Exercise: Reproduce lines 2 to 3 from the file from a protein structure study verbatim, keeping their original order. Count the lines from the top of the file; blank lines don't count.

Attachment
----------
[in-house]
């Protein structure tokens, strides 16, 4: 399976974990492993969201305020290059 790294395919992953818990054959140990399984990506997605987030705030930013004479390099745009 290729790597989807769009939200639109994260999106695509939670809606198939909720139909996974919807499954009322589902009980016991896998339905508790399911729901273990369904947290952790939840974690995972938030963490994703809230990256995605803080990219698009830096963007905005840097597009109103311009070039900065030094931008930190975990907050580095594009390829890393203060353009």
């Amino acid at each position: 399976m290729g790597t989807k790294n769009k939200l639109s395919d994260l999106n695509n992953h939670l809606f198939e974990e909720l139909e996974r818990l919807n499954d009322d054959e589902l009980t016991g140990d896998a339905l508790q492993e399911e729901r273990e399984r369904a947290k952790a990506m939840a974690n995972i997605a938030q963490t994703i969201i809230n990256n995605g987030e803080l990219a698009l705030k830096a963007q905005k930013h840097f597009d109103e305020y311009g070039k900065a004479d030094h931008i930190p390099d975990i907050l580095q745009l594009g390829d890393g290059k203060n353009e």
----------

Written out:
């Protein structure tokens, strides 16, 4: 399976974990492993969201305020290059 790294395919992953818990054959140990399984990506997605987030705030930013004479390099745009 290729790597989807769009939200639109994260999106695509939670809606198939909720139909996974919807499954009322589902009980016991896998339905508790399911729901273990369904947290952790939840974690995972938030963490994703809230990256995605803080990219698009830096963007905005840097597009109103311009070039900065030094931008930190975990907050580095594009390829890393203060353009």
């Amino acid at each position: 399976m290729g790597t989807k790294n769009k939200l639109s395919d994260l999106n695509n992953h939670l809606f198939e974990e909720l139909e996974r818990l919807n499954d009322d054959e589902l009980t016991g140990d896998a339905l508790q492993e399911e729901r273990e399984r369904a947290k952790a990506m939840a974690n995972i997605a938030q963490t994703i969201i809230n990256n995605g987030e803080l990219a698009l705030k830096a963007q905005k930013h840097f597009d109103e305020y311009g070039k900065a004479d030094h931008i930190p390099d975990i907050l580095q745009l594009g390829d890393g290059k203060n353009e």